Ellen having the lifestyle habits of the rich - the part I remember is when Archer states that Ellen wouldn't be swayed by money, that she can live on a little. Ellen doesn't leave because of the money, she leaves because May tells her she is pregnant, and she knows that Archer will never leave his wife. I actually have a problem with this part of the story, this whole scenario is a cop out - Wharton seems unwilling to deal with Archer and Ellen finding their own conclusion.

8legxleg
Jun 18, 2008, 6:49 pm

I finished yesterday. I read this book back in 9th grade, so it's interesting to see how my reaction has changed. Most notably, when I read it the first time I absolutely *hated* May, but now I really can't imagine why that was! I mean, she does keep Archer and Ellen apart, but I can't really fault her for that; he's her husband, after all. I quite like May this time around.

As far as freedom and all that, one of the things I liked was that it wasn't just Archer and Ellen straining against society's cage; they liked parts of society too, and wanted to protect it. It was more complicated than just 'oh, we love each other, but what will They say?' And that was part of what I liked about the very end; I felt like it wasn't really fear of the rest of New York society that kept them apart, it was their own feelings about what society should be, and how they should behave that did it. Society changes, and maybe their being old-fashioned is silly and useless, but it's also a bit noble, in a way.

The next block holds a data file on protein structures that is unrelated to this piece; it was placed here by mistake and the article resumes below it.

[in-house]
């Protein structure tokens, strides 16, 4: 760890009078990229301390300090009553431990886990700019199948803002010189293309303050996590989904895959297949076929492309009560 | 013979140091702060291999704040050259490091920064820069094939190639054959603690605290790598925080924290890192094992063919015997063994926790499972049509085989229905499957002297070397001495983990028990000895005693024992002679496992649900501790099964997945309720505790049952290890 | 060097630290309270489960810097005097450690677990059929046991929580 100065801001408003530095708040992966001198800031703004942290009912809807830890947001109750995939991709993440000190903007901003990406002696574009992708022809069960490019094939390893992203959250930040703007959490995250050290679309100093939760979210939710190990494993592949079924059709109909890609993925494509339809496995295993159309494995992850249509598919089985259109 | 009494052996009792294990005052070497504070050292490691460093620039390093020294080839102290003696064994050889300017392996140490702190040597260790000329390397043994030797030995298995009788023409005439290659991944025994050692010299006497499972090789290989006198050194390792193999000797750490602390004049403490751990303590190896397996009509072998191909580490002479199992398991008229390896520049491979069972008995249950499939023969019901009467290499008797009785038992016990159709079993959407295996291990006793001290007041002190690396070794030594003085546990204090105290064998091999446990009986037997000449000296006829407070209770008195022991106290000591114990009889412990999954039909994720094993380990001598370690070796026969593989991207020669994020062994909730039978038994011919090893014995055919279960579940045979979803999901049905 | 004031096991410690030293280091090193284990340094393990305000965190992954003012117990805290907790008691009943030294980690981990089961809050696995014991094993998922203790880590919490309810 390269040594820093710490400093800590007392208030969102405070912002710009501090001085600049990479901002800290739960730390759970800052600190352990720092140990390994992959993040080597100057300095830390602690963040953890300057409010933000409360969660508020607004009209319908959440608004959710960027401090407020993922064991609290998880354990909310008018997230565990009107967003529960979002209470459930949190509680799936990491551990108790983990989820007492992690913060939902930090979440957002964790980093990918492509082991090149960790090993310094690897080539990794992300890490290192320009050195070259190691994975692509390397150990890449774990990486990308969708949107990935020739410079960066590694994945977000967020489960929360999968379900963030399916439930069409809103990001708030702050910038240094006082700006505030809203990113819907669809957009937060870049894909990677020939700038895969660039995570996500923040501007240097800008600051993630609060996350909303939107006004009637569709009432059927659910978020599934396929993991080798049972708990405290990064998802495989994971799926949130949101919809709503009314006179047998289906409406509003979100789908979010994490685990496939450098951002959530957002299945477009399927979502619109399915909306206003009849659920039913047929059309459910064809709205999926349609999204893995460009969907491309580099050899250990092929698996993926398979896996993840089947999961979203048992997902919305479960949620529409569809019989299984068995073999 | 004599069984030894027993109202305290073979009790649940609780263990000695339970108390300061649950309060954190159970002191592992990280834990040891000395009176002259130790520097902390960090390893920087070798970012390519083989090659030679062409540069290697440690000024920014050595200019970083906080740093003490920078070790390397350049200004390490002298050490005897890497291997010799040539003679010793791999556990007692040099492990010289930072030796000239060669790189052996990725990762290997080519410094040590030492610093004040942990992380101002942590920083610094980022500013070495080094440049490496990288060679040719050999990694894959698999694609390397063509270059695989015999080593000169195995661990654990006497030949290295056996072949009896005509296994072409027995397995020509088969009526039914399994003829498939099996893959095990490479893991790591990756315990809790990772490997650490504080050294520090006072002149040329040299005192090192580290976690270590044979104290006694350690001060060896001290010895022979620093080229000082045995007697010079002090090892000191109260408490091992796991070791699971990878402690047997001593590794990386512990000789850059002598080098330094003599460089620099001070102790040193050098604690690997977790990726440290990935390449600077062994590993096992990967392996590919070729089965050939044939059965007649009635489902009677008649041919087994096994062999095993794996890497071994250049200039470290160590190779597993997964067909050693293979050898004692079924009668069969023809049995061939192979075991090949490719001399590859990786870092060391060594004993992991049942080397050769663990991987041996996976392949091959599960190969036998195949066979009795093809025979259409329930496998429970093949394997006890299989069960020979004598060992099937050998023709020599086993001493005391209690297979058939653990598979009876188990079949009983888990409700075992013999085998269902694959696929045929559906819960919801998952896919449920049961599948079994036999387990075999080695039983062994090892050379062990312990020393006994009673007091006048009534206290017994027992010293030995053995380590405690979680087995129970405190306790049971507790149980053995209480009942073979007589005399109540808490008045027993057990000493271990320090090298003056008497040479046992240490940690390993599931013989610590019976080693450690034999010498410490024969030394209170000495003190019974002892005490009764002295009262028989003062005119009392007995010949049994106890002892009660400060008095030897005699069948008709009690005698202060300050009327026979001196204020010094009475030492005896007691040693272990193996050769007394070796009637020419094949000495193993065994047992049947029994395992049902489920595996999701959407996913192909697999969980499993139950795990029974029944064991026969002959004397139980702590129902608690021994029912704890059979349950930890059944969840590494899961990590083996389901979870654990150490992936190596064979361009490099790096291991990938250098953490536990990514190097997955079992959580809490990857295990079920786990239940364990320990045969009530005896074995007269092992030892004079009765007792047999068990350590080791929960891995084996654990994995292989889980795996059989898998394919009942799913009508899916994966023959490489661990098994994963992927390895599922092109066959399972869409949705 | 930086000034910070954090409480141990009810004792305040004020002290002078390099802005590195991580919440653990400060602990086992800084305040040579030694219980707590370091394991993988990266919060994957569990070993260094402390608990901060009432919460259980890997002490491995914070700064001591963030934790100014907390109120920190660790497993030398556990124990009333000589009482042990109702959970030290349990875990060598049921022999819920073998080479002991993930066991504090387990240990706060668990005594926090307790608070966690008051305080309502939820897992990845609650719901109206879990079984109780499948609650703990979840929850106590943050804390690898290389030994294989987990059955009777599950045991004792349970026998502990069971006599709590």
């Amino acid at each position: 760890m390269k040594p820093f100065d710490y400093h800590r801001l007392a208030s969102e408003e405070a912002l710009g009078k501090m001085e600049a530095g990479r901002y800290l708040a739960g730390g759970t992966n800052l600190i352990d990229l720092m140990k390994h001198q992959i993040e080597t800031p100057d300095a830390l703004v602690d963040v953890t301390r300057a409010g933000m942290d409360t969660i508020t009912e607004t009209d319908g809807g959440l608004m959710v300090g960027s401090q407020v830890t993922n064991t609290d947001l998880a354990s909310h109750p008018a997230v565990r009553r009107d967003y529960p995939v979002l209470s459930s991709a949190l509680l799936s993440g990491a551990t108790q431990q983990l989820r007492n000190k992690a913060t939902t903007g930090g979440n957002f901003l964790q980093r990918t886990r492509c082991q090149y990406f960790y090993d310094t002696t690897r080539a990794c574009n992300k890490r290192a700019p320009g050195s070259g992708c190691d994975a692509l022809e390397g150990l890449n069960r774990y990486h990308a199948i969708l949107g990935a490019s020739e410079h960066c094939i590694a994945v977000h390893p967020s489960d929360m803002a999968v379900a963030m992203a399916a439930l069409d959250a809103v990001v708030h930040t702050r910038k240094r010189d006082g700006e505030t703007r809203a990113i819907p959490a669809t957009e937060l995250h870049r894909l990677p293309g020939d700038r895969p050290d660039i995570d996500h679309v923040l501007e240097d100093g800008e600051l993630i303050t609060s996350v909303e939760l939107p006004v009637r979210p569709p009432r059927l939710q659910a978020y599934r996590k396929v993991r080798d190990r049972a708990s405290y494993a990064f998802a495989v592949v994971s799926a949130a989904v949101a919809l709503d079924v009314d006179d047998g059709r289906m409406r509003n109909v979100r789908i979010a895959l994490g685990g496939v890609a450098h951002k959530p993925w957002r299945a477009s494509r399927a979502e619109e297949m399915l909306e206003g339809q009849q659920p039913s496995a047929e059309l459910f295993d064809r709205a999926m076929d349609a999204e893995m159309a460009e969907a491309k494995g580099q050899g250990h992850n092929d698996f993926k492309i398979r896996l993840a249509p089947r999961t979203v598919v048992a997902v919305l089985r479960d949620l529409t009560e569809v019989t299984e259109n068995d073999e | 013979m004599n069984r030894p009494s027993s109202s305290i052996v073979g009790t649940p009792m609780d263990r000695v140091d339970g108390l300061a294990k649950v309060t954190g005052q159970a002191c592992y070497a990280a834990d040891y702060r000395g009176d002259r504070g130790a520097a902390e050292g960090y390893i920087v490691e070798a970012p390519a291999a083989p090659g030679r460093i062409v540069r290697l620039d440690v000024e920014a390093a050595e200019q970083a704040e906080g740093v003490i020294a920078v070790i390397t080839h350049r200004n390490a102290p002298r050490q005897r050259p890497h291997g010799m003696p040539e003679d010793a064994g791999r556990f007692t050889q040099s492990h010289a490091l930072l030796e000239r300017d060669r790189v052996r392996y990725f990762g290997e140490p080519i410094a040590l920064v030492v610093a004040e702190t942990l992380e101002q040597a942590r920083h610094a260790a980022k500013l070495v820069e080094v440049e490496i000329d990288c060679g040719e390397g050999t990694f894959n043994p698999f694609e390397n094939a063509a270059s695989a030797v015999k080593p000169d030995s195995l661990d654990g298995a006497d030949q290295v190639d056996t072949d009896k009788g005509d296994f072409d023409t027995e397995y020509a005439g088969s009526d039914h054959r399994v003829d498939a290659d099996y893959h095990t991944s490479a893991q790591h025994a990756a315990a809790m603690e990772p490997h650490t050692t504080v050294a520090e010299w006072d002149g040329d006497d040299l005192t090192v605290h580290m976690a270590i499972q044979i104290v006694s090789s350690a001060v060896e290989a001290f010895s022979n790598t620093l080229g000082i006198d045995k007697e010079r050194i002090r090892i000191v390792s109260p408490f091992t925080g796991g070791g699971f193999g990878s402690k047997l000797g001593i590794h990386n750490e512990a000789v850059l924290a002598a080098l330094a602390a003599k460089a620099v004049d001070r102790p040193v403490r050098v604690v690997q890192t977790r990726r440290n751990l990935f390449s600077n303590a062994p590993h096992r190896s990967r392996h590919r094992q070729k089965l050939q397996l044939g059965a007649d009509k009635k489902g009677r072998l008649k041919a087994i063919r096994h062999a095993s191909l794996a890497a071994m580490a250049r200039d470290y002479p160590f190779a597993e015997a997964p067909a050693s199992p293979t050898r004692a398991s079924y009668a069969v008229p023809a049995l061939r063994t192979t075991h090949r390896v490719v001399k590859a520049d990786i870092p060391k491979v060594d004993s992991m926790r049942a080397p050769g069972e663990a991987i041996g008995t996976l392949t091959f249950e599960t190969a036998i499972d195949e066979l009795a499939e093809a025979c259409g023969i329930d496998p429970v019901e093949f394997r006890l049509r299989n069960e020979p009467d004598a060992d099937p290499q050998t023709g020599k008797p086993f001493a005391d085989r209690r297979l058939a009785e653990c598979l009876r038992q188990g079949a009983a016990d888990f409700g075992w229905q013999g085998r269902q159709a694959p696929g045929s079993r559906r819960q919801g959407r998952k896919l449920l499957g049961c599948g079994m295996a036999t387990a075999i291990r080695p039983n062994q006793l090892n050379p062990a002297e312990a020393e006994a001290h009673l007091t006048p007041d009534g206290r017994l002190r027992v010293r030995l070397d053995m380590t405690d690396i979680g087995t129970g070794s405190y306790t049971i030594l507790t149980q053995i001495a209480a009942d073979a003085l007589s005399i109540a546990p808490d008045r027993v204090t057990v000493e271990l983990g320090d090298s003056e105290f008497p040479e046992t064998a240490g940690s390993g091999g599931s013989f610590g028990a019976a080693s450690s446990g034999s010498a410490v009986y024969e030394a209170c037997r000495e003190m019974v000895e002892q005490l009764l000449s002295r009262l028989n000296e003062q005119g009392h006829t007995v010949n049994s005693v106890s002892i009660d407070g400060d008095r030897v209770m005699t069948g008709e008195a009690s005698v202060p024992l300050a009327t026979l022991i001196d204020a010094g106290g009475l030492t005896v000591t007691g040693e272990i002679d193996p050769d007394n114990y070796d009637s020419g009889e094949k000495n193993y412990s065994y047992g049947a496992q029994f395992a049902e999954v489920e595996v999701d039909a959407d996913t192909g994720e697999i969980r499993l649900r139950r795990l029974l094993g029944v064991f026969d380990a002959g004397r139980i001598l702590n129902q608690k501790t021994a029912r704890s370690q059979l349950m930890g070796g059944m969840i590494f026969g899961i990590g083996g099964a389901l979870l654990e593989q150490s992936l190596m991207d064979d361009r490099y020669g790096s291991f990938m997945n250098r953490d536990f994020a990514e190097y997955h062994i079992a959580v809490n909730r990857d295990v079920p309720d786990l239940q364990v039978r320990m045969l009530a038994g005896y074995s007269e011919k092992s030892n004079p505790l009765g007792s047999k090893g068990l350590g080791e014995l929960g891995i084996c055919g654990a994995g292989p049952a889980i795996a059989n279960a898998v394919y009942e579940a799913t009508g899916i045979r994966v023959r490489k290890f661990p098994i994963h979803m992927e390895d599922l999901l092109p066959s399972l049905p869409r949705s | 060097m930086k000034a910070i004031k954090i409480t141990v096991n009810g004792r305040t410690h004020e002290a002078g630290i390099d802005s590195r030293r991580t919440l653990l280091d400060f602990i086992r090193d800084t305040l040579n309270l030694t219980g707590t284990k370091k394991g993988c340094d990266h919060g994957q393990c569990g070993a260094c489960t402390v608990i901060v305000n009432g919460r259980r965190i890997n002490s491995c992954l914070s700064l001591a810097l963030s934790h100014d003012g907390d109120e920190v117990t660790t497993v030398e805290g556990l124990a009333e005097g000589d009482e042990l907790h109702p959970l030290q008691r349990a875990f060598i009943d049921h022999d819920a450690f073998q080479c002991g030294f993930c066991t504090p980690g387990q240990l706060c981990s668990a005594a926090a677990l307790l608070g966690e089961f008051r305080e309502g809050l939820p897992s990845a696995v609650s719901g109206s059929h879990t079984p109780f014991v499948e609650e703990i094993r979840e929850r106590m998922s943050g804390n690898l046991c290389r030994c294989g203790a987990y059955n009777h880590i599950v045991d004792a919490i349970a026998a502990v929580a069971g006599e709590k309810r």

As far as the May's baby twist, I was kind of glad it came along. I felt like Ellen and Archer agreeing for her to come to him just once was a real but rather weak moment, and if they had done it, it would have just made things worse. They couldn't have what they really wanted, and they would have dragged their feelings for each other down to the level of Beaufort et al. Apparently I've changed I've gotten older; in high school, I thought they should've just run off together and left May and New York Society to gossip. Go figure.

9Jargoneer
Jun 18, 2008, 9:01 pm

May's pregnancy is a 'deus ex machina' moment - it removes the need for the author to resolve the novel's main conflict, as we know that neither Ellen or Archer could do anything other than conform now.

Re society, freedom and Archer - we can remove May and Ellen from this equation and see that Archer still wants to move beyond his milieu. Archer is associated with literature and art; he wants to talk to artists, he wants to embrace bohemia but is too cautious, too afraid to take a chance. Every time Archer is faced with a choice in the novel, he chooses the safe option.

Am I the only one who thought that the Archer-Ellen relationship wasn't that well handled at times. I think some of this was down to the character of Ellen being a little uneven - she seemed to oscillate between the over-emotional and the calm collected Countess. Would she really fall for Archer just because he helped her enter society? Wouldn't she realise that it was in his benefit that she was accepted, therefore was doing it more for himself as her? When Ellen was portrayed in her over-emotional state the writing veered into the realm of melodrama.

Re the Pulitzer Prize - it is interesting to note that the novel only won the prize because the sponsors refused to accept the original novel chosen - Sinclair Lewis Main Street - because it was too controversial.

10PensiveCat
Jun 19, 2008, 9:35 am

I'm a little confused about the secretary guy...was it a coincidence that Archer met him in London? He just seems to pop in at the strangest points of the plot, even more so than May's baby.

11marvas
Jun 19, 2008, 5:01 pm